British property company Hammerson is in active talks with Irish banks about acquiring property-related assets from them in Ireland and Britain and has a war chest that will allow it to acquire individual portfolios worth more than €1bn.

Investment sources in London said the company is looking to purchase property loans and will also look at direct investment in property. It will also look at asset-managing portfolios of properties for the Irish banks.

The property company is in a closed period at present and therefore cannot comment.

London sources said Hammerson's business development directors, Kevin Crowley, a Carlow native, and Simon Travis, have been tasked by the bank to find new business opportunities in Ireland and Britain. They are not expected to have any interest in development land and will instead focus on retail and office properties, in which they specialise.

"The loans are one route they're looking at because the banks are happier to have conversations about loans rather than properties," an investment source said. "They will be willing to come in and recapitalise loans. They're a joint venture partner with some of the most recognisable sovereign wealth funds in the world."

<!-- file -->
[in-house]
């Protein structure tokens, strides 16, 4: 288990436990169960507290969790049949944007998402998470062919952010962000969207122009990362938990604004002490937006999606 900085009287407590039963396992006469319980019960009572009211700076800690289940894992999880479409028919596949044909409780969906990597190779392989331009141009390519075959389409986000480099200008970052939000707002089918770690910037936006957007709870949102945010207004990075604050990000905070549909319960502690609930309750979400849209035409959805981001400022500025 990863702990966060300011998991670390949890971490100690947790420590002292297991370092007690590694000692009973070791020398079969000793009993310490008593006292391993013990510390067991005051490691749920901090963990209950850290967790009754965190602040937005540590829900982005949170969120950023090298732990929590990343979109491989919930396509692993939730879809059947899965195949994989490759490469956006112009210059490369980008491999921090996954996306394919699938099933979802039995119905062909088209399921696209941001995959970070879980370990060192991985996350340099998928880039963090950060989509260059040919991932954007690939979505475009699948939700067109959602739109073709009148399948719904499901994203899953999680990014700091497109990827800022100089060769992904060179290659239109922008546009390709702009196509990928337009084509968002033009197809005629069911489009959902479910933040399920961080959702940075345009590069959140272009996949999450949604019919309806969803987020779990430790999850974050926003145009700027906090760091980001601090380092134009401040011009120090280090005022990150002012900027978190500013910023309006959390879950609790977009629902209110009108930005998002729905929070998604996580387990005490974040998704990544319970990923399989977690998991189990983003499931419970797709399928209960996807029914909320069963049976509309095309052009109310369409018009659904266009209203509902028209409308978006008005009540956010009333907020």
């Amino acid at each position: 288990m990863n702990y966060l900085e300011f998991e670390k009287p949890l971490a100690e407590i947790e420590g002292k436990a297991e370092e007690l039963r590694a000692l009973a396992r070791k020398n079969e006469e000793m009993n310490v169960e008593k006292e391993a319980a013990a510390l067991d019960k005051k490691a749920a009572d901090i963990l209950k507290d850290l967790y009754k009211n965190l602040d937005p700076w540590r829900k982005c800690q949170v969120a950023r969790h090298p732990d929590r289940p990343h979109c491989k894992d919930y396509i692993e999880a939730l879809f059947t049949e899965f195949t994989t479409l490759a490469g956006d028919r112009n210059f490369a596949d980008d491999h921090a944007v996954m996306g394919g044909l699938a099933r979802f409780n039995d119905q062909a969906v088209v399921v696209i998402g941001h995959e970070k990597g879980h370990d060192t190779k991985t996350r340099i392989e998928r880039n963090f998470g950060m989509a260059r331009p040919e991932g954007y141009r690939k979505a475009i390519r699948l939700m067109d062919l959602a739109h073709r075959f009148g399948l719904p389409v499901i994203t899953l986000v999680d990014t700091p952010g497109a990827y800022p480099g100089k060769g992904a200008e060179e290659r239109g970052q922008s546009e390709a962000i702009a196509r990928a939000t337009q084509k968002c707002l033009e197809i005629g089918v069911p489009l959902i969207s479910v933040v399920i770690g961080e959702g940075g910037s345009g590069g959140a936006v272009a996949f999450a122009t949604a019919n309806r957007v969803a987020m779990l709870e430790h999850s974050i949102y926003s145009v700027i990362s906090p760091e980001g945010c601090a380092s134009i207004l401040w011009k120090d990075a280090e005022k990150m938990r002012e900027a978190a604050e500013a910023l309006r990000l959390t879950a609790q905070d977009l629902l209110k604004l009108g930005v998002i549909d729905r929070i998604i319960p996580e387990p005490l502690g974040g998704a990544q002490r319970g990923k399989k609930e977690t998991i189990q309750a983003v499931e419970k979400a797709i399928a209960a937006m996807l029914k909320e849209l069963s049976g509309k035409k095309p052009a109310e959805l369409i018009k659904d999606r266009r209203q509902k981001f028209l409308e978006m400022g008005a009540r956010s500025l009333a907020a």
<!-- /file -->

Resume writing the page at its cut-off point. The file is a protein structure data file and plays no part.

The Abu Dhabi Investment Investment Authority and the Government of Singapore Investment Corporation are among those to have entered joint venture developments with Hammerson, while it has also had relationships with the Canada Pension Plan Investment Board and the Ontario Teachers' Pension Plan.

The company has also worked with Irish developers. Ballymore is a joint venture partner with Hammerson on schemes planned for near the City of London and for Paddington in central London. It is also an investor with Bank of Ireland private clients in an office tower on the site of the former London Stock Exchange in the City.

Hammerson had a market cap last week of just under £2.7bn and has a portfolio valued at nearly £5bn. It is the fourth-largest Real Estate Investment Trust in Britain, meaning it is exempted from corporation tax on rental income and gains on British investment properties, but individual shareholders are required to pay a tax on what are effectively dividends from the company.